On the importance of plotting; or — Psych. Science will publish anything

Edit (05/11/15): The article has been retracted.

Psychological Science recently published a paper — Sadness Impairs Color Perception1 — which has been causing a bit of a ruckus on the statistics blogosphere. Psych Science already has a bit of a reputation for poor quality control, and this newest controversy centers around a claim of an effect with very low plausibility supported by weak evidence and questionable statistical practices.

The paper describes two similar experiments, though we are primarily interested in the second. In this experiment, participant’s viewed one of two videos consisting either of the famous death scene in the Lion King, or a video of a desktop screensaver — call these the sad and neutral conditions, respectively. Afterwards, participants performed a color discrimination task requiring them to classify colors along either red-green and blue-yellow axes (this was within-subjects). The dependent measures are the accuracy in each of the color conditions (red-green and blue-yellow). As a validation, participants rated their emotional reaction to the video using an eight point Likert scale. The authors report evidence of impaired blue-yellow discrimination in the sad condition compared to the neutral condition (with no corresponding effect on red-green discrimination). They’ve made some the data publicly available (not the raw data, unfortunately; only subject means), so I decided to take at look at it myself.

Below is a reproduction of a plot found on page 4 of the paper, showing the mean accuracy in each condition, and for each color axis. Error bars are standard errors.
The author’s conclusions hinge on a pair of t-tests of the difference between sad and neutral conditions. They report a significant difference in accuracy along the blue/yellow axis (p = .043, t128 = 2.05), but not along the red/green axis (p = .38, t128 = .87). I can replicate both p-values, so no mistakes here, at least with the computations.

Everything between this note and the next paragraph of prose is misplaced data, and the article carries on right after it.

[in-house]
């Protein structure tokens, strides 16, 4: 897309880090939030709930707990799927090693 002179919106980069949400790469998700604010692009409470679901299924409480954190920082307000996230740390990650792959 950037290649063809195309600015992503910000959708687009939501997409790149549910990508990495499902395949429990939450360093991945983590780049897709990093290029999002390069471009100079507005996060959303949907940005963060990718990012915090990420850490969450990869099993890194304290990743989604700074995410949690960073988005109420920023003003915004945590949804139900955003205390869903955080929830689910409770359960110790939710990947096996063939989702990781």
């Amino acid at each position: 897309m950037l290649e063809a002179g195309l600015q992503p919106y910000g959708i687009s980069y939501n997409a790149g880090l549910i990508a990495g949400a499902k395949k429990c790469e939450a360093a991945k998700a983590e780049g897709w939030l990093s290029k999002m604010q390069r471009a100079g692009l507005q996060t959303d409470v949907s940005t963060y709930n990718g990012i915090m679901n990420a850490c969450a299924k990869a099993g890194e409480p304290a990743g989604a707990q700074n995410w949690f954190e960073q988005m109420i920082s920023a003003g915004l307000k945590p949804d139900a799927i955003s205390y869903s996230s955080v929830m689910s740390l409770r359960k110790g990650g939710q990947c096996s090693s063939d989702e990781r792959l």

A major problem is that the authors are claiming that they’ve found an interaction between video condition and color axis, but they haven’t actually tested this interaction, they’ve just done a pair of independent t-tests and found different results. Had we done a different pair of tests, we would have come to a different conclusion. For example, let’s test the null-hypotheses that there is no difference between red/green and blue/yellow accuracy in each of the video conditions. We find no difference in the neutral condition (p = 0.79, t128 = 0.26) or in the sad condition (p = 0.28, t128 = 1.09). So…now both of dark gray bars are the same, and both of the light gray bars are the same. Where did the difference go? If the authors were to run an ANOVA with color-axis and video condition as factors, they would conclude that there was no interaction:

                              Df Sum Sq Mean Sq F value Pr(>F)  
Color_Axis                     1  0.017 0.01745   0.806 0.3703  
Emotion_Condition              1  0.079 0.07893   3.644 0.0574 .
Color_Axis:Emotion_Condition   1  0.005 0.00527   0.243 0.6224  
Residuals                    256  5.545 0.02166                 
Signif. codes:  0 ‘***’ 0.001 ‘**’ 0.01 ‘*’ 0.05 ‘.’ 0.1 ‘ ’ 1

Note that this analysis is not strictly correct, since color-axis is actually a within-subjects variable, but since authors neglect that fact when comparing their not-independently-calculated t-tests, I’ll neglect it here for consistency.

I’m really only interested the purported effect of sadness on blue/yellow discrimination, so from now on I’ll ignore the red/green axis entirely. I’m a fan of displaying raw data whenever possible, so let’s start by taking a look at the participant accuracy scores: